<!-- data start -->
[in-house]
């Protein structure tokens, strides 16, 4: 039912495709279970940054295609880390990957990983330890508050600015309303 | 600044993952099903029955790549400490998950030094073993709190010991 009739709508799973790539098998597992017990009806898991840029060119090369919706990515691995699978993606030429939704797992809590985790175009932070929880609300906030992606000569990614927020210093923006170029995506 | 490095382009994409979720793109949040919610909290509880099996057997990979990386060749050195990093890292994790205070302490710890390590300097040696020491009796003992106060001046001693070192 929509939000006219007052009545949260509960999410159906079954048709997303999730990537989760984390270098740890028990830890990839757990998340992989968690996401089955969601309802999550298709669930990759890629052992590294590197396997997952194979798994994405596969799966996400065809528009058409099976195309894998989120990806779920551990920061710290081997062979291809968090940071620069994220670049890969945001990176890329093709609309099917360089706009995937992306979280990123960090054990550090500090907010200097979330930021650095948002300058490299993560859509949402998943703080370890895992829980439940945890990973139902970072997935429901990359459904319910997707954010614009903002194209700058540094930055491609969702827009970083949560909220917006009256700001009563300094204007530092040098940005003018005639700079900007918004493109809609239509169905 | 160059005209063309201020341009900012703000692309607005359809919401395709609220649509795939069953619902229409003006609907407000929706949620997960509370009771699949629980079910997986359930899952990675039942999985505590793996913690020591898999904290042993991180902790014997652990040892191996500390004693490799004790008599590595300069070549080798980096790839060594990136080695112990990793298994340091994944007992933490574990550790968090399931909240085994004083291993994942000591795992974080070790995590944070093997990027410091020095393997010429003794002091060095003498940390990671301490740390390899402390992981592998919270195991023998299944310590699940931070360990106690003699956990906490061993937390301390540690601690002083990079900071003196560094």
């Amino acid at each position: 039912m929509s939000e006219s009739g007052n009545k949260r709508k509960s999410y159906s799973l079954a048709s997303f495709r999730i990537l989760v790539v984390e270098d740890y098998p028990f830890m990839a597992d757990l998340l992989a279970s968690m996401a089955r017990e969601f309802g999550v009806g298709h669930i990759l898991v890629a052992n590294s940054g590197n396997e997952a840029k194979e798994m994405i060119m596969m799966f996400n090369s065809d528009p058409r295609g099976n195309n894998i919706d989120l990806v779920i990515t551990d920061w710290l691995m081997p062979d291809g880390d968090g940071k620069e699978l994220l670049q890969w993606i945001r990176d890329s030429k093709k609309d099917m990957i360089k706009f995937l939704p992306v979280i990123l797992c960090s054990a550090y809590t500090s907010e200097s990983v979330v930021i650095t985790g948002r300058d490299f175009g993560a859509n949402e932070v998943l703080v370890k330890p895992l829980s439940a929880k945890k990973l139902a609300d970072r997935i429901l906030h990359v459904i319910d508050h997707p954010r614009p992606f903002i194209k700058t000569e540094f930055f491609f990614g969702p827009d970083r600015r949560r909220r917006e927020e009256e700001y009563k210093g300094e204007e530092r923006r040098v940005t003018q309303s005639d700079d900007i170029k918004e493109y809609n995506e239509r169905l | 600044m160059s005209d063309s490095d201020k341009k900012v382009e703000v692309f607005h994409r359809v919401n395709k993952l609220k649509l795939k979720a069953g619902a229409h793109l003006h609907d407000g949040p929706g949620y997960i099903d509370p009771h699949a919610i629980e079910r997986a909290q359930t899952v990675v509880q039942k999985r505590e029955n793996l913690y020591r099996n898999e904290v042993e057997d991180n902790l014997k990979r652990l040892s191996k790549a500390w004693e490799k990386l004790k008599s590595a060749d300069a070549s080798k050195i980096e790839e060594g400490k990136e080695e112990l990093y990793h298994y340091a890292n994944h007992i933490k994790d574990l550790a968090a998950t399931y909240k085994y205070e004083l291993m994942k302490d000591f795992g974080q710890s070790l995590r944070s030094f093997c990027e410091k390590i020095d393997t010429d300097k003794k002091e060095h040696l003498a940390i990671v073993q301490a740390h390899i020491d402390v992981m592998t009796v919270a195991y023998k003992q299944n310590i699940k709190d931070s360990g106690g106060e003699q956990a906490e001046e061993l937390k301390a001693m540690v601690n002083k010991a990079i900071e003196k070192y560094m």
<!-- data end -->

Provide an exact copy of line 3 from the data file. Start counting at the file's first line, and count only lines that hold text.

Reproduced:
């Amino acid at each position: 039912m929509s939000e006219s009739g007052n009545k949260r709508k509960s999410y159906s799973l079954a048709s997303f495709r999730i990537l989760v790539v984390e270098d740890y098998p028990f830890m990839a597992d757990l998340l992989a279970s968690m996401a089955r017990e969601f309802g999550v009806g298709h669930i990759l898991v890629a052992n590294s940054g590197n396997e997952a840029k194979e798994m994405i060119m596969m799966f996400n090369s065809d528009p058409r295609g099976n195309n894998i919706d989120l990806v779920i990515t551990d920061w710290l691995m081997p062979d291809g880390d968090g940071k620069e699978l994220l670049q890969w993606i945001r990176d890329s030429k093709k609309d099917m990957i360089k706009f995937l939704p992306v979280i990123l797992c960090s054990a550090y809590t500090s907010e200097s990983v979330v930021i650095t985790g948002r300058d490299f175009g993560a859509n949402e932070v998943l703080v370890k330890p895992l829980s439940a929880k945890k990973l139902a609300d970072r997935i429901l906030h990359v459904i319910d508050h997707p954010r614009p992606f903002i194209k700058t000569e540094f930055f491609f990614g969702p827009d970083r600015r949560r909220r917006e927020e009256e700001y009563k210093g300094e204007e530092r923006r040098v940005t003018q309303s005639d700079d900007i170029k918004e493109y809609n995506e239509r169905l | 600044m160059s005209d063309s490095d201020k341009k900012v382009e703000v692309f607005h994409r359809v919401n395709k993952l609220k649509l795939k979720a069953g619902a229409h793109l003006h609907d407000g949040p929706g949620y997960i099903d509370p009771h699949a919610i629980e079910r997986a909290q359930t899952v990675v509880q039942k999985r505590e029955n793996l913690y020591r099996n898999e904290v042993e057997d991180n902790l014997k990979r652990l040892s191996k790549a500390w004693e490799k990386l004790k008599s590595a060749d300069a070549s080798k050195i980096e790839e060594g400490k990136e080695e112990l990093y990793h298994y340091a890292n994944h007992i933490k994790d574990l550790a968090a998950t399931y909240k085994y205070e004083l291993m994942k302490d000591f795992g974080q710890s070790l995590r944070s030094f093997c990027e410091k390590i020095d393997t010429d300097k003794k002091e060095h040696l003498a940390i990671v073993q301490a740390h390899i020491d402390v992981m592998t009796v919270a195991y023998k003992q299944n310590i699940k709190d931070s360990g106690g106060e003699q956990a906490e001046e061993l937390k301390a001693m540690v601690n002083k010991a990079i900071e003196k070192y560094m």